Hey, all! Riley here. Last year saw the release of my debut, SEVEN WAYS WE LIE, a novel told from seven first-person perspectives, one for each of the seven deadly sins. Today, in honor of a morally fraught new year, as well as a perennial fascination with morally gray characters, I’m here to assign the seven deadly sins to seven of my favorite characters from other stories.
PRIDE: Sam Kingston from Lauren Oliver’s BEFORE I FALL, still probably my favorite YA contemporary ever. Sam was bullied as a child, and now that she’s ‘graduated’ to being a popular kid in high school, she’s turned into the same sort of mean girl who made her life hell before. One of my favorite antiheroes, Sam starts off believing that she deserves better than less attractive and popular kids because “that’s just how the world works” — before, of course, having those presumptions challenged. Fans of unlikable heroines need to read this.
SLOTH: Fat Charlie from Neil Gaiman’s ANANSI BOYS. Charlie, mild-mannered and working a hideously boring job, takes the ‘reluctant hero’ trope to a comical extreme. When his father dies and he realizes he has a twin brother he’s never met, Spider, who is in every way cooler than him and very possibly magical, battles his greater destiny and father’s legacy every step of the way.
WRATH: Kate Harker from Victoria Schwab’s THIS SAVAGE SONG. Kate’s father hunts monsters and leads the de facto government that’s sprung up to protect the citizens of Verity from those monsters. Having grown up in his long and imposing shadow, Kate wants nothing more than to impress her father and to show the world that she’s his daughter. That means being ruthless, unhesitating, and brutal.
GLUTTONY: Jesper Fahey from Leigh Bardugo’s SIX OF CROWS. Jesper’s struggle with his addiction to gambling is a consuming conflict, and, of course, an exercise in excess. But like the other five lead characters in Six of Crows, Jesper has another host of facets to his personality: he’s cocky, flirtatious, secretly-Grisha, trying not to let down his father, and also has a heart-melting romance.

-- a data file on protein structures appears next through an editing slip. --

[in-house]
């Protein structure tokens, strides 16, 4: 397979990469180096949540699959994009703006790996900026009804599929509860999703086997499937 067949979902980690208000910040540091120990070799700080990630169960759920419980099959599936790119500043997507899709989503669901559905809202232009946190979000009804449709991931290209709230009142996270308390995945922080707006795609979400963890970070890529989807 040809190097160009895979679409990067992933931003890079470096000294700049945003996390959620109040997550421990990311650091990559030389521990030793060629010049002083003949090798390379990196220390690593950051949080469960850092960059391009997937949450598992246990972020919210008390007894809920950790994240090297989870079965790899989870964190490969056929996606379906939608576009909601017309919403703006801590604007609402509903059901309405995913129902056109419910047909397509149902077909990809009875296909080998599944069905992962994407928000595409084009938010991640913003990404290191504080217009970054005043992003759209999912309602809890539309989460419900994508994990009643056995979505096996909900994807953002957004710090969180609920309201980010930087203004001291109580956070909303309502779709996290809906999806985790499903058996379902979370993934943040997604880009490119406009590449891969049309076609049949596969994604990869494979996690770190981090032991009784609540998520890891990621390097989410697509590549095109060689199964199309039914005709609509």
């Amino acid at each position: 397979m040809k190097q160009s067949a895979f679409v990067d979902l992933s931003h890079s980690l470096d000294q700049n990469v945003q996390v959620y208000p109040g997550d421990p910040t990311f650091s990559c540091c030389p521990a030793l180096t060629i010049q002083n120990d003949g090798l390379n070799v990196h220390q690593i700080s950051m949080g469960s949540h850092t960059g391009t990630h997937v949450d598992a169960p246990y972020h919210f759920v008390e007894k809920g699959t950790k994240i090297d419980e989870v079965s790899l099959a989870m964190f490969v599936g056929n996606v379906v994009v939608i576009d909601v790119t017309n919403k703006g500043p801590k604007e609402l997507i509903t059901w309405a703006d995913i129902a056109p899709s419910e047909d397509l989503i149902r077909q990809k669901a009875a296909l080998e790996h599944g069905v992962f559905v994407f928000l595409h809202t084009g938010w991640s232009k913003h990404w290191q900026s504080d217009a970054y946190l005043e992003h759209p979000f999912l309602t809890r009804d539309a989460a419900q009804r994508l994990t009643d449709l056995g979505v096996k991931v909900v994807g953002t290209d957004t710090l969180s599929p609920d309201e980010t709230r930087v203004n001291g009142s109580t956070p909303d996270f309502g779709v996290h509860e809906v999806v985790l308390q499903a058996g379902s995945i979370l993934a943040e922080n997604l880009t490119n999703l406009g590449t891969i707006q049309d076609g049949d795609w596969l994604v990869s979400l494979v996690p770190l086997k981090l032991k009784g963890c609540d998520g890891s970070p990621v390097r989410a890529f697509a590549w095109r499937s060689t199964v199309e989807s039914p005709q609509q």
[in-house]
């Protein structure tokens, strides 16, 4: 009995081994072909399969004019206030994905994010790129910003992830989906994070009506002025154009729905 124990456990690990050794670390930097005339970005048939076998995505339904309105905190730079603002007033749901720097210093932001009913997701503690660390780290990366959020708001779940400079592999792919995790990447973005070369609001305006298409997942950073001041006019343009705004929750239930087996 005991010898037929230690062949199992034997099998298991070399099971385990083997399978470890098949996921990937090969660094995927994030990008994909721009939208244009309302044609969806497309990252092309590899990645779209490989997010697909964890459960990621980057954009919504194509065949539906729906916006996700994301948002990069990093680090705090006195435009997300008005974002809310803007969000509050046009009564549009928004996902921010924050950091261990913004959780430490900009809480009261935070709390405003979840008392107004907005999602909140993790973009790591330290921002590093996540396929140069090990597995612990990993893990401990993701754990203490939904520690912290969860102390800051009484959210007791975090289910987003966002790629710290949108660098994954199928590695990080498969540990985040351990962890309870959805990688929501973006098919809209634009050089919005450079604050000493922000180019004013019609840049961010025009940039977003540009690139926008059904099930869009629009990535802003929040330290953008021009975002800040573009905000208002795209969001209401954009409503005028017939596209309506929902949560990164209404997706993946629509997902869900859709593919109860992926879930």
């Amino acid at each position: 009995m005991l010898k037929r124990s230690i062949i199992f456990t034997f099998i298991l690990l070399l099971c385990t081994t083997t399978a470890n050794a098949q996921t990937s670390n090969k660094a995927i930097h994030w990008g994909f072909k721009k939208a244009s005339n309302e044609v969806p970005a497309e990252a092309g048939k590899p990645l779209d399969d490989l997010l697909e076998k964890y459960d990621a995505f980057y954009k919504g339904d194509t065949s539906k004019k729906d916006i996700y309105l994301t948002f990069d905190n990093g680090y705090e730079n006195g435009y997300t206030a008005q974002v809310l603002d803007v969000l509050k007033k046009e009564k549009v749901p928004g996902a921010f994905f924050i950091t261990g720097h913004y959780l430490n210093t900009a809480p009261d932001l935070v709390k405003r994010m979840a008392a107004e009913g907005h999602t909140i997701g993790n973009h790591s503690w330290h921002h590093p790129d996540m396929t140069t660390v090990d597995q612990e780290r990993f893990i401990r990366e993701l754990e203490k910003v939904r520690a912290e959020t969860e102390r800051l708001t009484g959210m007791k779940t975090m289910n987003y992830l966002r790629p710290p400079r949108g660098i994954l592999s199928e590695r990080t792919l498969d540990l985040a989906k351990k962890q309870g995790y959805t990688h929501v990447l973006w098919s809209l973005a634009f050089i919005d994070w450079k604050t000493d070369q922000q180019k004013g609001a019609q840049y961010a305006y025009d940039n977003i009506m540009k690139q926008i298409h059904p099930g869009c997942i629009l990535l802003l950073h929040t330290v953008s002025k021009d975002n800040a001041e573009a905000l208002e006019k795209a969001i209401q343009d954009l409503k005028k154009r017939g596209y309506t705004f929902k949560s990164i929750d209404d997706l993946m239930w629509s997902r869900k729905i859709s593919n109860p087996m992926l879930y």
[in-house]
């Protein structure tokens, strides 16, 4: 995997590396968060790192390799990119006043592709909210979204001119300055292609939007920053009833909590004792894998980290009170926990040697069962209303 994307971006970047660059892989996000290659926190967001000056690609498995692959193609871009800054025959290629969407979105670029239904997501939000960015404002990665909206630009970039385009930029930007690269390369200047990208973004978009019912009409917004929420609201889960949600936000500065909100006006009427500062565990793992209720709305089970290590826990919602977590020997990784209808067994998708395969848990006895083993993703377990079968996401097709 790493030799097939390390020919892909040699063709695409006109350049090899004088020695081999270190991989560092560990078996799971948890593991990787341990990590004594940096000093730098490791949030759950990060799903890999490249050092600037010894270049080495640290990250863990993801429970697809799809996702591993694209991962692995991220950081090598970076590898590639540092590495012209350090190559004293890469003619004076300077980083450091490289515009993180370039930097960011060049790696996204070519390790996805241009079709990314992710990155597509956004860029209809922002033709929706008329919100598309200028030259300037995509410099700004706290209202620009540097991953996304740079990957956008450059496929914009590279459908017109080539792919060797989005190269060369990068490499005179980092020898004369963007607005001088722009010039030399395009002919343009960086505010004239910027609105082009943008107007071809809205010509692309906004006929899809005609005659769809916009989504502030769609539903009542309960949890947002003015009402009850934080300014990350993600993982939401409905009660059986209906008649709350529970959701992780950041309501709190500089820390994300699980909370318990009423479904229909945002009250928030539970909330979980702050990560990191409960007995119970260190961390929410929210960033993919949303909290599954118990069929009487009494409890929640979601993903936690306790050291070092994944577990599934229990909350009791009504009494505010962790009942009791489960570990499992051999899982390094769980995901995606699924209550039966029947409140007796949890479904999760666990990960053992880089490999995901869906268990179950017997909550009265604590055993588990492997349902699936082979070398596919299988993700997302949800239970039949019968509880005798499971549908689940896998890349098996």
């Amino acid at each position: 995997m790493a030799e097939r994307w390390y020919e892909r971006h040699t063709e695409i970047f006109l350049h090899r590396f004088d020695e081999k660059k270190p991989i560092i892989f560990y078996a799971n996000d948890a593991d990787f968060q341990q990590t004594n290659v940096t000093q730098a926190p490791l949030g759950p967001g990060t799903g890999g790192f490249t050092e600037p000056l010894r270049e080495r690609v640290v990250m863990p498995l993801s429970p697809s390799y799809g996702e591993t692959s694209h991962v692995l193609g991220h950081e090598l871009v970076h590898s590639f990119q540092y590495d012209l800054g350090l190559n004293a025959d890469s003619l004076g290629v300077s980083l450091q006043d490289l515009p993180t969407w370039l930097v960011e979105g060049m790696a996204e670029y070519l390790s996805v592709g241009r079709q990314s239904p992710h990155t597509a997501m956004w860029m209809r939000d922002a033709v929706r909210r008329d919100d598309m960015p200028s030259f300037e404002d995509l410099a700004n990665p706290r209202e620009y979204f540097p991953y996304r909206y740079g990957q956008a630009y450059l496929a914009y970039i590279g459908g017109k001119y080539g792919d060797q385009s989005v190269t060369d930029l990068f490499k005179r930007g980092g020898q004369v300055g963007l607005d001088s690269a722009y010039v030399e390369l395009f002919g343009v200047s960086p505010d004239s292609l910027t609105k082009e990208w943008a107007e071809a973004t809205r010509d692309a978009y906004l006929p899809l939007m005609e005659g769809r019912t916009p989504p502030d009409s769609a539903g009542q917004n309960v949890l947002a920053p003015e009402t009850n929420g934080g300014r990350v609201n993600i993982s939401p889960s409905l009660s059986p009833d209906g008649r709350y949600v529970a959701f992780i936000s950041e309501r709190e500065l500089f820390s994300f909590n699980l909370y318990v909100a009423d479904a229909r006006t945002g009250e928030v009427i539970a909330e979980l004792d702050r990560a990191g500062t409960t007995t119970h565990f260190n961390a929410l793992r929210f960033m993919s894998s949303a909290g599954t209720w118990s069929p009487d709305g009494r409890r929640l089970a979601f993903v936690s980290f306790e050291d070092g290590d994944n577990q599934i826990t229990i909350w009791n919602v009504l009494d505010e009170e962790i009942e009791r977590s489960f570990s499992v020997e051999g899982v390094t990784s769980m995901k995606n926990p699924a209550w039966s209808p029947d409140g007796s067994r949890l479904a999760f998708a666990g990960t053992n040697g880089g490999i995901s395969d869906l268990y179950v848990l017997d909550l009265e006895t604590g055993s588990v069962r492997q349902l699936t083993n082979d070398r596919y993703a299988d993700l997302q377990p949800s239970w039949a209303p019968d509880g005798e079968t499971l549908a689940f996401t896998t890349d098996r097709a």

LUST: Samad Iqbal from Zadie Smith’s WHITE TEETH. Samad is a Muslim traditionalist born in Bangladesh and living in Britain. Much of his inner conflict comes from reconciling his modern life in Britain with his history and heritage, in particular reconciling his intrusive feelings of lust with his desire to adhere strictly to his faith.
ENVY: Quentin Coldwater from Lev Grossman’s THE MAGICIANS. The Magicians – an urban fantasy trilogy often elevator-pitched as “Harry Potter goes to college, meets Narnia” – is a pretty polarizing series, not least because Quentin, its lead, is often incredibly unpleasant. He’s simultaneously packed with a perpetual sense of existential meaningless and a belief in his own absolute importance. What makes me love him is that all his unpleasant quirks and foibles come from his desire to have something else, something more, something that is happening to somebody else. It’s so easy to idealize something you’re not experiencing, and it’s never enumerated within the pages as envy per se, but I think that particular sort of yearning smacks of envy. (Also: he gets better, if you keep going.)
GREED: Xifeng from Julie C. Dao’s FOREST OF A THOUSAND LANTERNS, out later this year, a retelling of the origin story for the evil queen from Snow White, but steeped in Chinese tradition. I’m obsessed with this book. Just one of the many things Dao knocks out of the park is showing Xifeng’s slow moral descent, her ambitions turning from optimistic and personal to an all-consuming obsession with power.